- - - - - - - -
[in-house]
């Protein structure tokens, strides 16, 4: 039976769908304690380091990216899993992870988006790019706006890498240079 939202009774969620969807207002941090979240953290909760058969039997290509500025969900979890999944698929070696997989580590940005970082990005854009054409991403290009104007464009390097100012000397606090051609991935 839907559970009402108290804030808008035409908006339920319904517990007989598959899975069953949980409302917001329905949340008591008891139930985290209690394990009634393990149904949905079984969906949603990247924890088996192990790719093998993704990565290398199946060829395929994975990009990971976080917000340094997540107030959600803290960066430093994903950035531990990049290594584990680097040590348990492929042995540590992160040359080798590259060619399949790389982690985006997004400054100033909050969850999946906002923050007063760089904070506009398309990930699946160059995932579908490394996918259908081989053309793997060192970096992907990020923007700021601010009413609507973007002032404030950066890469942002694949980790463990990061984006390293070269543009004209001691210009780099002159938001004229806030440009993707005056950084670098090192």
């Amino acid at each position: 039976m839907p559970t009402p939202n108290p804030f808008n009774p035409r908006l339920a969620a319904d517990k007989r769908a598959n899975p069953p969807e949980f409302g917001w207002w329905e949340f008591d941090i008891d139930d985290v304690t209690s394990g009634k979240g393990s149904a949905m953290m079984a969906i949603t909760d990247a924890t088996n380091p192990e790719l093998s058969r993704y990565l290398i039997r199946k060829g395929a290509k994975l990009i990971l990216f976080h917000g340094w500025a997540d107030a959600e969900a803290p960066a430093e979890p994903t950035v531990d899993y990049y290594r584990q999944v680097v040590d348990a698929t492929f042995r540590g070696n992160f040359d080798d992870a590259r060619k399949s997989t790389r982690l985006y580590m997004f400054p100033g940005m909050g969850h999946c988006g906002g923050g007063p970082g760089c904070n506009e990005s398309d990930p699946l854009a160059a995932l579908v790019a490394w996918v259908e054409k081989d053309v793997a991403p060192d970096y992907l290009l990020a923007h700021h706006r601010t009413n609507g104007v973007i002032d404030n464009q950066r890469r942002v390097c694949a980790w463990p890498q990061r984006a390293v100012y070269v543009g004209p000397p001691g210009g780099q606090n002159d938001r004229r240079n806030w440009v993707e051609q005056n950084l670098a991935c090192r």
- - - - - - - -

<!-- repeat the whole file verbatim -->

[in-house]
């Protein structure tokens, strides 16, 4: 039976769908304690380091990216899993992870988006790019706006890498240079 939202009774969620969807207002941090979240953290909760058969039997290509500025969900979890999944698929070696997989580590940005970082990005854009054409991403290009104007464009390097100012000397606090051609991935 839907559970009402108290804030808008035409908006339920319904517990007989598959899975069953949980409302917001329905949340008591008891139930985290209690394990009634393990149904949905079984969906949603990247924890088996192990790719093998993704990565290398199946060829395929994975990009990971976080917000340094997540107030959600803290960066430093994903950035531990990049290594584990680097040590348990492929042995540590992160040359080798590259060619399949790389982690985006997004400054100033909050969850999946906002923050007063760089904070506009398309990930699946160059995932579908490394996918259908081989053309793997060192970096992907990020923007700021601010009413609507973007002032404030950066890469942002694949980790463990990061984006390293070269543009004209001691210009780099002159938001004229806030440009993707005056950084670098090192």
């Amino acid at each position: 039976m839907p559970t009402p939202n108290p804030f808008n009774p035409r908006l339920a969620a319904d517990k007989r769908a598959n899975p069953p969807e949980f409302g917001w207002w329905e949340f008591d941090i008891d139930d985290v304690t209690s394990g009634k979240g393990s149904a949905m953290m079984a969906i949603t909760d990247a924890t088996n380091p192990e790719l093998s058969r993704y990565l290398i039997r199946k060829g395929a290509k994975l990009i990971l990216f976080h917000g340094w500025a997540d107030a959600e969900a803290p960066a430093e979890p994903t950035v531990d899993y990049y290594r584990q999944v680097v040590d348990a698929t492929f042995r540590g070696n992160f040359d080798d992870a590259r060619k399949s997989t790389r982690l985006y580590m997004f400054p100033g940005m909050g969850h999946c988006g906002g923050g007063p970082g760089c904070n506009e990005s398309d990930p699946l854009a160059a995932l579908v790019a490394w996918v259908e054409k081989d053309v793997a991403p060192d970096y992907l290009l990020a923007h700021h706006r601010t009413n609507g104007v973007i002032d404030n464009q950066r890469r942002v390097c694949a980790w463990p890498q990061r984006a390293v100012y070269v543009g004209p000397p001691g210009g780099q606090n002159d938001r004229r240079n806030w440009v993707e051609q005056n950084l670098a991935c090192r």